Imagine the world’s most secure vault, protected by a seal impervious to methods used to break into other storage facilities. Beyond that, the vault is equipped with a self-destruct mechanism capable of destroying everything inside, or at least altering the contents to a point where they no longer function as they should—but we never know when or why the self-destruct will activate.
To scientists studying diseases of the brain, it can sometimes feel as if we are tasked with solving such a puzzle. Whereas in other areas of biology, blood samples and biopsies can illuminate how and why diseases develop and advance, brain chemistry is highly challenging to study in its live state. This has often left us unclear about where and what to target with drug candidates.
Diagnosis can be difficult as well, as some of the most common brain conditions, including Alzheimer’s and Parkinson’s disease, are only diagnosed through process of elimination. In other words, if a person shows symptoms of the disease, he or she must first fail several tests for other conditions before doctors make the final call. No single diagnostic test can provide a definitive answer.
It’s true we have made progress, and since our discovery of Parkinson’s disease (PD) more than 100 years ago, we have been able to develop treatments to help manage symptoms. But there still is no way to slow its progression, no known cure and no way to prevent it.
While the condition itself is not fatal, it is debilitating and can lead to complications that include tremors, stiffness, loss of balance and a host of mental side effects like apathy, depression and psychosis. According to the Parkinson’s Foundation, complications from the disease are the 14th cause of death in the United States, and the combined direct and indirect cost of Parkinson’s, including treatment, social security payments and lost income, is estimated to equal nearly $25 billion per year. With the aging of our population, the number of American’s impacted by Parkinson’s is expected to climb to 1.2 million by 2030.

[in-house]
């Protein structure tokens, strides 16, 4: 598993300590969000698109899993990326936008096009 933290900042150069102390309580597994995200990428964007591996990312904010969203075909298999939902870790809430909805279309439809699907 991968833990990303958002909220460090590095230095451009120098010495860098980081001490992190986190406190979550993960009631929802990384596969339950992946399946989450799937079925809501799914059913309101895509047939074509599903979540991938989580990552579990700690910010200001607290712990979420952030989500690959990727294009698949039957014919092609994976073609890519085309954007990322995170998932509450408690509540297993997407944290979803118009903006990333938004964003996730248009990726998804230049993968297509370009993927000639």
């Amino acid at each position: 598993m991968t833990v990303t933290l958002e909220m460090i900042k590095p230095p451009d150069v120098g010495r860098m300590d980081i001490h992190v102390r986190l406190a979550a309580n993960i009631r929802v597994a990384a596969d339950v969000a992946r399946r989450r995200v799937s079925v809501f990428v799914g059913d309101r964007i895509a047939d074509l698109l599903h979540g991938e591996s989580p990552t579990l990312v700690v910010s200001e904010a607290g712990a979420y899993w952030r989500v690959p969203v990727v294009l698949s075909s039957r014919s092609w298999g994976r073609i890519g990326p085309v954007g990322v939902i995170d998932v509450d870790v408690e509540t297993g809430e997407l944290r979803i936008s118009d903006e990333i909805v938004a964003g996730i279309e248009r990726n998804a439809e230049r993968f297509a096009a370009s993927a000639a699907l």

While the stakes for the research community are high, I feel there is reason to be optimistic. Looking ahead, I believe we are on the cusp of a major leap forward in our understanding of Parkinson’s and how to treat it. Already, science has helped us find better ways to manage the breakdown of motor systems in patients, and today, we understand more about the mechanisms behind other disease-related symptoms, allowing us to develop treatments for those as well.
For decades we’ve been hard at work to understand Parkinson’s and develop better treatments, but a truly novel treatment has continued to evade us. However, our efforts have not been in vain. There are no “failures” in brain research; there is no such thing as wasted time. For every study that doesn’t work out, or every new drug that doesn’t meet its end points, we learn something that moves us forward. In recent years, we’ve greatly increased our understanding of biomarkers, genetics and the proteins that play a role in the progression of the disease. I have no doubt that soon, this understanding will lead to a discovery that will change the lives of patients for good.
Before joining the biopharmaceutical industry, I worked as a psychiatrist because I’ve always been fascinated by the brain. Every organ in the body has its own beauty and complexity, but the brain coordinates all of them. The brain houses our personalities, thoughts and our identities. This can be easy to take for granted until it breaks down, as is the case in Parkinson’s, Alzheimer’s or any number of other brain diseases like schizophrenia or bipolar disorder. I’ve dedicated my career to studying these diseases so we can find new treatments that improve the lives of people for whom these conditions are a daily reality. I will not stop until we do.
Dr. Doug Williamson is the chief medical officer and vice president of US medical at Lundbeck.